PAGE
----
I am a tenured full professor with a long record of research in comparative mythology. For years I have been working on a major synthesis of world mythology that will almost certainly supersede Frazer’s The Golden Bough, Bonnefoy’s Mythologies, and works by Wendy Doniger O’Flaherty and others. To that end, I have sacrificed much, including the family life enjoyed by most faculty members. Of course to protect my work from being misappropriated, I have avoided dribbling it out in journal articles, and I have consequently been accused of being pedantic and secretive. My RateMyProfessor ratings are hurtful. “He is extremely knowledgeable,” is about the best anyone says. I have never gotten a chili pepper as a “hot professor.” On top of this, I have received several rejection notices from academic publishers who tell me my research is “no longer relevant.” I have to admit, I’m depressed. What should I do?
Dear Professor Casaubon,
Perhaps the answer to improving your image with students and rejuvenating your research lies outside academe. We recommend you get married, preferably to a vivacious young woman who respects scholarship.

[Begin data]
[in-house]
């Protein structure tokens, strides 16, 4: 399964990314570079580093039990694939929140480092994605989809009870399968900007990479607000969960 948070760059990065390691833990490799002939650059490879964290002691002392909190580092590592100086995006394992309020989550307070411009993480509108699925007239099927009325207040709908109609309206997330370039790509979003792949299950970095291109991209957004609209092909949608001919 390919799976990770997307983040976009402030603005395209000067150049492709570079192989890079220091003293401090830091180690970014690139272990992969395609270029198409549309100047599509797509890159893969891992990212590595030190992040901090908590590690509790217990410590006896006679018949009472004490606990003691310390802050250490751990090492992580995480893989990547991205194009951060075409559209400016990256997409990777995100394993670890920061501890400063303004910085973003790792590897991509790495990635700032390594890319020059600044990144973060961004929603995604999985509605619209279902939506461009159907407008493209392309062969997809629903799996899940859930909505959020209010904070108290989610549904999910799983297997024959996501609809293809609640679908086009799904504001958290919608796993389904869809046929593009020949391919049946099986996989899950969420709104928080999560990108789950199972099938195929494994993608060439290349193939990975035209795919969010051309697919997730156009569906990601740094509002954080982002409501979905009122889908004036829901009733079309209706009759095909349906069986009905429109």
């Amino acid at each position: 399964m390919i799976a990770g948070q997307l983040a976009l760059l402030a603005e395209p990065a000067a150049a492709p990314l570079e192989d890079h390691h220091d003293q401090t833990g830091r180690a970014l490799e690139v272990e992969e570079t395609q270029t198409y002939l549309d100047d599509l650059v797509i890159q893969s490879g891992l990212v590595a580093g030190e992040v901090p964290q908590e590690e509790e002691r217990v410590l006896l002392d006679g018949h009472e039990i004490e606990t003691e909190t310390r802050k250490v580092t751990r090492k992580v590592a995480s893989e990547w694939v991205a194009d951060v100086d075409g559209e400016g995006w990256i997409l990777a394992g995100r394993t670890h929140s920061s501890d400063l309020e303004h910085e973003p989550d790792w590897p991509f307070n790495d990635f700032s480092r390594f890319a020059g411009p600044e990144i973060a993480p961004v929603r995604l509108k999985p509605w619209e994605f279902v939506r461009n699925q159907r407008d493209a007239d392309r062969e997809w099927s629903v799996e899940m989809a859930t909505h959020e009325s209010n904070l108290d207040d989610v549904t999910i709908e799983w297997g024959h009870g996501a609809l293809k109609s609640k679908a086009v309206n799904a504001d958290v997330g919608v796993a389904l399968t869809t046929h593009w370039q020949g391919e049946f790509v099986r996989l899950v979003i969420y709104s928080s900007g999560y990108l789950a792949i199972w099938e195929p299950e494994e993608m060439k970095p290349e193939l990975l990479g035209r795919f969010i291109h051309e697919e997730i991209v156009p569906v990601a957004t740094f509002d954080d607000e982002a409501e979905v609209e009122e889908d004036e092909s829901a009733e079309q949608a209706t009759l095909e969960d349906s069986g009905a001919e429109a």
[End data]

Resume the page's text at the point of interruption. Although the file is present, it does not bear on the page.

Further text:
I am a professor of medicine who specializes in sleep disorders. With the help of my research assistant, Cesare, I have developed a effective program to bring public attention to the widespread problem of somnambulism (sleepwalking). You may have seen Cesare and me on Oprah last year. My problem is professional jealousy. Some of my colleagues disparage my work because I have chosen to use popular media to express my message. One even called my appearance on Oprah (which featured a demonstration of somnambulism) as “carnival-esque.” I fear if this continues, it will hurt both my professional standing and my efforts to help those in need. What should I do?
Dr. Antonio Caligari
Dear Dr. Caligari,
Try winning them over by involving them in some of your shows. We did see you with Cesare and we’re sure he can help you make the case.
The Bane of Research